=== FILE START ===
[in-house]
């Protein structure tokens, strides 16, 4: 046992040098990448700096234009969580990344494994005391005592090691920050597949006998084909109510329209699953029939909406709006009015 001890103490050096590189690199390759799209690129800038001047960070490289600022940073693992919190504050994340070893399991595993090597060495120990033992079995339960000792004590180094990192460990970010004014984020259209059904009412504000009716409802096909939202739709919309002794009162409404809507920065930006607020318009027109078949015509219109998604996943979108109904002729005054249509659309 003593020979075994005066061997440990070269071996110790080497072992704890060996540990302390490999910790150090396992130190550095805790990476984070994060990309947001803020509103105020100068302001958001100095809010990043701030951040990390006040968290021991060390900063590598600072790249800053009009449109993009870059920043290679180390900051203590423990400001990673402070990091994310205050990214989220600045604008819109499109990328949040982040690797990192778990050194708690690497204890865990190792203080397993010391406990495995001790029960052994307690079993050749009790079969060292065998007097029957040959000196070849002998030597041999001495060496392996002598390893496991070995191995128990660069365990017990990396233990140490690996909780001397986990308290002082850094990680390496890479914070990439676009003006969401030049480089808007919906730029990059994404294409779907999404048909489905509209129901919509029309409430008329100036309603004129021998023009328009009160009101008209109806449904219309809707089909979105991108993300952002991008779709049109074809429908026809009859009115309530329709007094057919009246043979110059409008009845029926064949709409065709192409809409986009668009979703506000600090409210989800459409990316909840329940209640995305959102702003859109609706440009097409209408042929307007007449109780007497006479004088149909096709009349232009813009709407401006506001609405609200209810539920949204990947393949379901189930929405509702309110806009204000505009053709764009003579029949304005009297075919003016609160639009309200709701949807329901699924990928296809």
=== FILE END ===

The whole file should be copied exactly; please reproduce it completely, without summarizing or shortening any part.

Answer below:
[in-house]
């Protein structure tokens, strides 16, 4: 046992040098990448700096234009969580990344494994005391005592090691920050597949006998084909109510329209699953029939909406709006009015 001890103490050096590189690199390759799209690129800038001047960070490289600022940073693992919190504050994340070893399991595993090597060495120990033992079995339960000792004590180094990192460990970010004014984020259209059904009412504000009716409802096909939202739709919309002794009162409404809507920065930006607020318009027109078949015509219109998604996943979108109904002729005054249509659309 003593020979075994005066061997440990070269071996110790080497072992704890060996540990302390490999910790150090396992130190550095805790990476984070994060990309947001803020509103105020100068302001958001100095809010990043701030951040990390006040968290021991060390900063590598600072790249800053009009449109993009870059920043290679180390900051203590423990400001990673402070990091994310205050990214989220600045604008819109499109990328949040982040690797990192778990050194708690690497204890865990190792203080397993010391406990495995001790029960052994307690079993050749009790079969060292065998007097029957040959000196070849002998030597041999001495060496392996002598390893496991070995191995128990660069365990017990990396233990140490690996909780001397986990308290002082850094990680390496890479914070990439676009003006969401030049480089808007919906730029990059994404294409779907999404048909489905509209129901919509029309409430008329100036309603004129021998023009328009009160009101008209109806449904219309809707089909979105991108993300952002991008779709049109074809429908026809009859009115309530329709007094057919009246043979110059409008009845029926064949709409065709192409809409986009668009979703506000600090409210989800459409990316909840329940209640995305959102702003859109609706440009097409209408042929307007007449109780007497006479004088149909096709009349232009813009709407401006506001609405609200209810539920949204990947393949379901189930929405509702309110806009204000505009053709764009003579029949304005009297075919003016609160639009309200709701949807329901699924990928296809």